A cut of beef that I've started seeing in the supermarkets around Saint-Aignan and that I particularly like is called basse-côte. I think it might be part of what we call the chuck — as in chuck roast or chuck steak. It's really hard to compare cuts of meat in France and in the U.S. because butchering styles are so different in the two countries.
Week before last both Intermarché in Contres and a smaller market in Saint-Aignan called Coccinelle had advertised specials on basse côte de bœuf. At Intermarché it was going for a little less than seven euros per kilogram — that would be about four U.S. dollars per pound. At Coccinelle it was more like ten euros a kilo, or close to six dollars a pound. I don't really know how that compares to U.S. prices.
Basse-côte ("bottom rib") of beef coated with cracked pepper, pan-roasting in butter
I bought a package of six basse-côte steaks at Intermarché and froze them separately so we'd have them over the next month or two. Walt has grilled a couple of the steaks and they're very tasty and tender. We decided to have another one a couple of days ago, in the middle of our four-day rainy spell. Grilling was not really an option, but pan-fried steak au poivre with a cognac cream sauce was, and was it ever good! There's nothing like good, comforting food when the weather is lousy.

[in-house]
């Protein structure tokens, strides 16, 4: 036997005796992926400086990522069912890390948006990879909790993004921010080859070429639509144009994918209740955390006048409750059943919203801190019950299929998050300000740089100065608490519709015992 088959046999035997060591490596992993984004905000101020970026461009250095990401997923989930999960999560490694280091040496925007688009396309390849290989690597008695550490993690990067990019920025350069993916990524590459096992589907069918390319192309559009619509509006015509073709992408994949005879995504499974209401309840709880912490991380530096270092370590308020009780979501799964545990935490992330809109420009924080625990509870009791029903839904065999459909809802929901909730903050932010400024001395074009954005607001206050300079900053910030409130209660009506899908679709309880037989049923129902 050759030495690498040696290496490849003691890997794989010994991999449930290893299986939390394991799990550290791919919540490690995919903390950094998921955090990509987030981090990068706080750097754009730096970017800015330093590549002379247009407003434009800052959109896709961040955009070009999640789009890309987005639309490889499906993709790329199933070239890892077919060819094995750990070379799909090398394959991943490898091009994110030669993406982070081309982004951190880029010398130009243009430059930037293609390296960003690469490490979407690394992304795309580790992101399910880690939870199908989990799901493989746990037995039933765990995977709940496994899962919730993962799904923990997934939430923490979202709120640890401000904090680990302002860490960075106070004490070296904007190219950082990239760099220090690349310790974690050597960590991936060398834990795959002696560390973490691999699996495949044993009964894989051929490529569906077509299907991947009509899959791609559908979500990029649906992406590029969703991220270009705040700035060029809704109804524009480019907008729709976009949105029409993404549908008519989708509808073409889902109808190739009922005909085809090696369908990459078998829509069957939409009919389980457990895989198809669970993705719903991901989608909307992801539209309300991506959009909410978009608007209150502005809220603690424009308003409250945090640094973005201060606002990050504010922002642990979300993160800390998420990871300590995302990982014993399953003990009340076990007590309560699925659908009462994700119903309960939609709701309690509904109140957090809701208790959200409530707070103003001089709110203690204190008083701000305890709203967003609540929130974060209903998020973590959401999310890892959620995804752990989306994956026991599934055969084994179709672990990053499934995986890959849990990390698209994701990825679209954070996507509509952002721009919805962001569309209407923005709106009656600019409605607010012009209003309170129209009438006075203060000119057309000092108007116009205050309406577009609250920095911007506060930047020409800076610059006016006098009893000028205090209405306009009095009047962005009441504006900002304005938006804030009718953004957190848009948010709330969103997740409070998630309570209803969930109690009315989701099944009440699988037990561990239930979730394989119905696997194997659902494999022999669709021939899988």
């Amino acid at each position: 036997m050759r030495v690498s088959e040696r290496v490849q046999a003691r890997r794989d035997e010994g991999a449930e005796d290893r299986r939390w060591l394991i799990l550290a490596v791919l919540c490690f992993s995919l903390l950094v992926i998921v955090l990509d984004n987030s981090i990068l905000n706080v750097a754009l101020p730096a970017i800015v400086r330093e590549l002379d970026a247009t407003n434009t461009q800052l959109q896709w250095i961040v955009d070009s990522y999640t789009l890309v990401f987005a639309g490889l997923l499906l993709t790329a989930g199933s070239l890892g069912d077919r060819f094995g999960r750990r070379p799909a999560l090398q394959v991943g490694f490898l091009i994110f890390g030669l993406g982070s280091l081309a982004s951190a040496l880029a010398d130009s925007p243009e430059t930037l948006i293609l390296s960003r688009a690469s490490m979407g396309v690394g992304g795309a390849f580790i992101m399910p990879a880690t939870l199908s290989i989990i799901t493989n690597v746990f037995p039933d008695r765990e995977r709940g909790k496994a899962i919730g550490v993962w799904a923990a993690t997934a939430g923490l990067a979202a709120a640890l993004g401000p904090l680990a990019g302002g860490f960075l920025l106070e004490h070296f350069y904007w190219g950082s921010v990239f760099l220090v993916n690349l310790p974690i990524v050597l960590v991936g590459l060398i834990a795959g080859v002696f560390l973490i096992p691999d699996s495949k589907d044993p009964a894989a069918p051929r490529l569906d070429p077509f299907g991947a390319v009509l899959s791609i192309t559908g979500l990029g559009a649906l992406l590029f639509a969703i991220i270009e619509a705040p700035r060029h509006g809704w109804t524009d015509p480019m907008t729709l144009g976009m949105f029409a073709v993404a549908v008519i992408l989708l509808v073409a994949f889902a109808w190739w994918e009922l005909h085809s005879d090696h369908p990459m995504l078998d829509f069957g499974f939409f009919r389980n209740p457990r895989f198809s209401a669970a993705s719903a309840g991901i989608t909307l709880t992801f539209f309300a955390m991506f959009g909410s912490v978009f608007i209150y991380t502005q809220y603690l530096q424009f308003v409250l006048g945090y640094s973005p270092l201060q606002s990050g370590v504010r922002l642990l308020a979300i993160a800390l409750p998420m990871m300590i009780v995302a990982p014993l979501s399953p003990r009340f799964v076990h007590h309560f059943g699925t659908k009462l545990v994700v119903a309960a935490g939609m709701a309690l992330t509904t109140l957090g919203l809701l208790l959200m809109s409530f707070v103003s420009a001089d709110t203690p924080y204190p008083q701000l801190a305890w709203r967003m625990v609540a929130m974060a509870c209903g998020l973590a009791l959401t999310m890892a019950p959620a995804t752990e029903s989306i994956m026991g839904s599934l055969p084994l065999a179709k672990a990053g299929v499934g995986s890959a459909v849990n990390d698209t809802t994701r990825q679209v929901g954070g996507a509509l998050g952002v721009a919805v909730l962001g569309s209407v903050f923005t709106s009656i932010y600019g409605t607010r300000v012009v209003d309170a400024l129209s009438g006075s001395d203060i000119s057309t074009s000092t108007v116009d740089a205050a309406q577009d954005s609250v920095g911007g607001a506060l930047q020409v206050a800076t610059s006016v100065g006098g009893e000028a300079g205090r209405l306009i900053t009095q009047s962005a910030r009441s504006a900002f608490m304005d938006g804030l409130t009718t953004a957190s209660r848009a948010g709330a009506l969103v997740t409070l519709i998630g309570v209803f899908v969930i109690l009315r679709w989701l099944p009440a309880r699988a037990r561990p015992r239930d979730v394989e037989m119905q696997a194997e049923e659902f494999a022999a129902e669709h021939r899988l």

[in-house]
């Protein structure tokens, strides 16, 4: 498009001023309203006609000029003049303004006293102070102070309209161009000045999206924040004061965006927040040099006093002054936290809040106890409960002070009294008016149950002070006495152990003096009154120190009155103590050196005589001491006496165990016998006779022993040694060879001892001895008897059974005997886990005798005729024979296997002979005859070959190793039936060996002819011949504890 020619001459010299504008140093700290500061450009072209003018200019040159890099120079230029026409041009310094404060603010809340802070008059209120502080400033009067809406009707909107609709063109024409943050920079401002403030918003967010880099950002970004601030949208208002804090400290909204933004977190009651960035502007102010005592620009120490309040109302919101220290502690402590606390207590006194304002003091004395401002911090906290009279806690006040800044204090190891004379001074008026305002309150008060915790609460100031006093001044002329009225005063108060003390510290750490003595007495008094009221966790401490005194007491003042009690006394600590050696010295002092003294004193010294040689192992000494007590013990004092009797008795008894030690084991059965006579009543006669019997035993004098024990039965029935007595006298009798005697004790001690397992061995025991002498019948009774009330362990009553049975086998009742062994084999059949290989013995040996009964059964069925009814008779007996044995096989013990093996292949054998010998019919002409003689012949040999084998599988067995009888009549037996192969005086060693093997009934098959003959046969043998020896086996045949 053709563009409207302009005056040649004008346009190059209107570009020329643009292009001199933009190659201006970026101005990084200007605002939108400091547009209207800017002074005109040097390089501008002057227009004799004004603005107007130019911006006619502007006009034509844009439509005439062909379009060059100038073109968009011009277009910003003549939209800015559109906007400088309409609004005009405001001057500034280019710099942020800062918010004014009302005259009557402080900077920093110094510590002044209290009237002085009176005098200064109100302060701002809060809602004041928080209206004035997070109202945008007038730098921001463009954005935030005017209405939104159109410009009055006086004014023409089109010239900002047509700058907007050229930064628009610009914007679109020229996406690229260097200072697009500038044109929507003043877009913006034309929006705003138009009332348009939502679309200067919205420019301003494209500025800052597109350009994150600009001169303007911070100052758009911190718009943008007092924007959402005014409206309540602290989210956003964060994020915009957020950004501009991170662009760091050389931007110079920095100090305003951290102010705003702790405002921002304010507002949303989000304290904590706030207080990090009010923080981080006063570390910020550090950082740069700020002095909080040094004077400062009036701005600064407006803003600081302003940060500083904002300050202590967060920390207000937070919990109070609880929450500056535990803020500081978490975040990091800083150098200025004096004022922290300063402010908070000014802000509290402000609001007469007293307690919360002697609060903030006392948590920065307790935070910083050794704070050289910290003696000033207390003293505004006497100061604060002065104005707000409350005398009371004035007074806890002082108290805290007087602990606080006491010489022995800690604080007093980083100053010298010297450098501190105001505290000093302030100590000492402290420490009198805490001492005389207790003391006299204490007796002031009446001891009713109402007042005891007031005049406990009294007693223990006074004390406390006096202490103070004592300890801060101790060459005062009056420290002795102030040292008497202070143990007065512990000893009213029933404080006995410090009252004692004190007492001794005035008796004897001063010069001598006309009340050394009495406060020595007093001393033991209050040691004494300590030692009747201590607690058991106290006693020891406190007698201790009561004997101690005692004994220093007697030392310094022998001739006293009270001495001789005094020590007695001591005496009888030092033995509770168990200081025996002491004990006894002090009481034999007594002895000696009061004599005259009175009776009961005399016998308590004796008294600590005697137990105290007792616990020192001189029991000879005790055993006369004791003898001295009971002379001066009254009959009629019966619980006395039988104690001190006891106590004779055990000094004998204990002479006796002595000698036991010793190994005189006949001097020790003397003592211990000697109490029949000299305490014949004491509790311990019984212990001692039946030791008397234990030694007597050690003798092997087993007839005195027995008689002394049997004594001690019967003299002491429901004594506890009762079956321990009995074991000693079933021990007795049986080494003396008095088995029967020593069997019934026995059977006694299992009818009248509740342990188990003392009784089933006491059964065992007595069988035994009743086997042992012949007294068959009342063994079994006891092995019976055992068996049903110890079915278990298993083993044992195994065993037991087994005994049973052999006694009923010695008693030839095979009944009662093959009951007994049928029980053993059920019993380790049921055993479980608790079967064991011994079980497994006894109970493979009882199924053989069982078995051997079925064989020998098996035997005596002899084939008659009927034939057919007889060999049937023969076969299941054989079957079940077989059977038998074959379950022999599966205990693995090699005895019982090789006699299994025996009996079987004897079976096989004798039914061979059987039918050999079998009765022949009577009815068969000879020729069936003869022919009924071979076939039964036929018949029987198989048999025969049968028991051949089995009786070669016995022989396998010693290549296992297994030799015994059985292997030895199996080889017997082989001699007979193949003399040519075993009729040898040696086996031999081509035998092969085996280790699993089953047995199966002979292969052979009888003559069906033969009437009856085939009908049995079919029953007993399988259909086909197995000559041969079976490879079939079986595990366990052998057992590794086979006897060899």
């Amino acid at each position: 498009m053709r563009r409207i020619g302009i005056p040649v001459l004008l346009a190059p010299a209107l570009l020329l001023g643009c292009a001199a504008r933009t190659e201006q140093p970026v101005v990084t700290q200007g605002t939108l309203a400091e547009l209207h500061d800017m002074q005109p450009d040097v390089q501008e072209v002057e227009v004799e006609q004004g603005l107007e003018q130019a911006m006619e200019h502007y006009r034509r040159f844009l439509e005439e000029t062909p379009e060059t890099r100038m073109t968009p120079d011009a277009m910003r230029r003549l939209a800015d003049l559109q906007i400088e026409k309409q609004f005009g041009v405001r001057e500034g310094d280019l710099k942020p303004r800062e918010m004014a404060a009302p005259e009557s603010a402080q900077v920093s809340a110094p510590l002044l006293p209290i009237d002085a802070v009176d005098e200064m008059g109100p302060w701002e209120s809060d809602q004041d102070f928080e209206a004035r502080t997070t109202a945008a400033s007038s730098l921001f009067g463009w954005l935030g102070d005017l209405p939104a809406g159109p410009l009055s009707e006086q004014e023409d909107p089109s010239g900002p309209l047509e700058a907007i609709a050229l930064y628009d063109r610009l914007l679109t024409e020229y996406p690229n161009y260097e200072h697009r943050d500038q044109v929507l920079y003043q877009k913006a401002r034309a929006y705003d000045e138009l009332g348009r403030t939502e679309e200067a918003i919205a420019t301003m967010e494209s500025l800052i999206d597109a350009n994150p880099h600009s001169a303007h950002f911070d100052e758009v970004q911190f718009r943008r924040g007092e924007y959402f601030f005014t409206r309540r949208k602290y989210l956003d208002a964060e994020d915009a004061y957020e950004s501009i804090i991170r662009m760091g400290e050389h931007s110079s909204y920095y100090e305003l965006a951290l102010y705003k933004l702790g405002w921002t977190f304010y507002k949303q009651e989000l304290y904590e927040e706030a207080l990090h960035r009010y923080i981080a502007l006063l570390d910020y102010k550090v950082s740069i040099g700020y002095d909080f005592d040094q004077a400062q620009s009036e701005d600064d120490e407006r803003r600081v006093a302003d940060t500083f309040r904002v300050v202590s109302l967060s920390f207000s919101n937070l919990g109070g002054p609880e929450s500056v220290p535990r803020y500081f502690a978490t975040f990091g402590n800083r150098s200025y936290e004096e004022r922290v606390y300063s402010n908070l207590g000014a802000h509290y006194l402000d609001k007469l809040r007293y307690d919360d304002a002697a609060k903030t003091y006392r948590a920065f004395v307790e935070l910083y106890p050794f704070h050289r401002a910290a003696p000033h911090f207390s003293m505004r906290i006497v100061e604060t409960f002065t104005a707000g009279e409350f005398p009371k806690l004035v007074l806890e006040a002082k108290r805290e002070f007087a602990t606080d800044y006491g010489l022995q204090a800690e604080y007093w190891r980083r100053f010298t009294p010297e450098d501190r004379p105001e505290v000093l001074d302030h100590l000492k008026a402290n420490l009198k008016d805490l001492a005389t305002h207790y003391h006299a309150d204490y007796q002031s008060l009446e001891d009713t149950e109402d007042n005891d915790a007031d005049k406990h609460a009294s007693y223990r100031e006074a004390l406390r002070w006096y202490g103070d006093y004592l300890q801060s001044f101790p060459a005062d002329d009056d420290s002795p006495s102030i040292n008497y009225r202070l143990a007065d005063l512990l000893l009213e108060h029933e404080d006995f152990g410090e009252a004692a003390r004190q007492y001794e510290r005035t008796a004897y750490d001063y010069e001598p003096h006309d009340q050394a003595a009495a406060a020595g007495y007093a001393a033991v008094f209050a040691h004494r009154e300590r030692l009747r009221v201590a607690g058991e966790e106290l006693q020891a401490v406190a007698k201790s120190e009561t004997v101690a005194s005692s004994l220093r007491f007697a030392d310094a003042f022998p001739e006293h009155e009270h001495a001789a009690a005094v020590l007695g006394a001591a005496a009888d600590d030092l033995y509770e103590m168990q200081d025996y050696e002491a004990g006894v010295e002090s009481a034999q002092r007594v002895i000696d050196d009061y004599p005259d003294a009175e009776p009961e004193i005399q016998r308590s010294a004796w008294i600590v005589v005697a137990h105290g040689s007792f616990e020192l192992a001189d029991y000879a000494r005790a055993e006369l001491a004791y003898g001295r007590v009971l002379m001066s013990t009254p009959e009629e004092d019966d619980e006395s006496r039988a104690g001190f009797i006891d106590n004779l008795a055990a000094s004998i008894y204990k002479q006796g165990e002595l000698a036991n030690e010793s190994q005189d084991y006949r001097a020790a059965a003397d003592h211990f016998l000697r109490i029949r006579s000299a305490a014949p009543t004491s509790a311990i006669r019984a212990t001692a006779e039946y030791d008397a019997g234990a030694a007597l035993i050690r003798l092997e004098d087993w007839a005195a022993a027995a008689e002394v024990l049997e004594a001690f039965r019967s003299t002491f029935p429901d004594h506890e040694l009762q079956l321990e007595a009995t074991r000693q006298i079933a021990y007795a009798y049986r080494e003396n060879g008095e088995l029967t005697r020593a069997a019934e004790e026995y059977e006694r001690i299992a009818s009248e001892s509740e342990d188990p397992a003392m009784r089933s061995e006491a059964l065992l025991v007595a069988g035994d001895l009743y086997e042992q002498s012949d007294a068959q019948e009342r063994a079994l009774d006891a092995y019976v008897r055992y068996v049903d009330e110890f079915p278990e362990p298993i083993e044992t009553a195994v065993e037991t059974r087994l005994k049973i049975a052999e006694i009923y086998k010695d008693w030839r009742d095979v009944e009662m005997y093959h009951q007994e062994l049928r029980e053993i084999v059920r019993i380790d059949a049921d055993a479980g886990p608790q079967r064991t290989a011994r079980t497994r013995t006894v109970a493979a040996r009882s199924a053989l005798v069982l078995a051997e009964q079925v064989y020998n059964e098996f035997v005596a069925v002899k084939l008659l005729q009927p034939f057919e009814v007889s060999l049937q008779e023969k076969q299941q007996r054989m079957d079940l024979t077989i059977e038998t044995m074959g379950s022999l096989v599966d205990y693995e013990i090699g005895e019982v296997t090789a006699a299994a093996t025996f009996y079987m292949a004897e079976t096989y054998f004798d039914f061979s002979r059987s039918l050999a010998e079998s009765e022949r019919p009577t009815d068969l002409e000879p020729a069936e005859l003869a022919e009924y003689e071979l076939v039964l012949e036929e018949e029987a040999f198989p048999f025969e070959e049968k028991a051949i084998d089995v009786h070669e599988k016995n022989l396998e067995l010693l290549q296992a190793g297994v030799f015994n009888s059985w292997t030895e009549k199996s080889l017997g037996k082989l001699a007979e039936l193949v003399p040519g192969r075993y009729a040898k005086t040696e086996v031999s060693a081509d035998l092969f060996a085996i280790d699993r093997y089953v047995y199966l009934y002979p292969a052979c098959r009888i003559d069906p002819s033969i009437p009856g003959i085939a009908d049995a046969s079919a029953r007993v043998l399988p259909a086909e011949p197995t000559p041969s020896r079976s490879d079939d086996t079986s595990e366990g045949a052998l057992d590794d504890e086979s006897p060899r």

The basse-côte steak "marinating" in crushed black peppercorns
I used a mortar and pestle to crush some black peppercorns, which I pressed onto the surface of the meat. I left it to "marinate" for about an hour before panning the steak quickly in a hot skillet with a little butter. Then I put the steak in a warm oven to rest and wait while I made the sauce. The first step was to deglaze the frying pan with cognac, white wine, beef broth, or just water. Cognac gives the sauce a nice flavor, and concentrated beef broth gives it good flavor as well as a nice brown color.
As it cooked, the meat separated into its natural sections because the connective tissue more or less melted. It was cooked medium-rare.
Let the cognac, wine, and/or broth boil away so that the pan is nearly dry and then pour or spoon in a good quantity of cream (crème fraîche is what I used) — a cup or a little less, say, for a small steak. Adding a spoonful of Dijon mustard gives good flavor. A few drops of Worcestershire sauce wouldn't be wasted. And then let the cream reduce and thicken for a few minutes over high heat.
Take the steak out of the oven and put it in the sauce, turning it immediately to coat both sides with peppery cream. Serve it right away, before it has time to cook further. I like it rare or medium rare, so that it stays tender.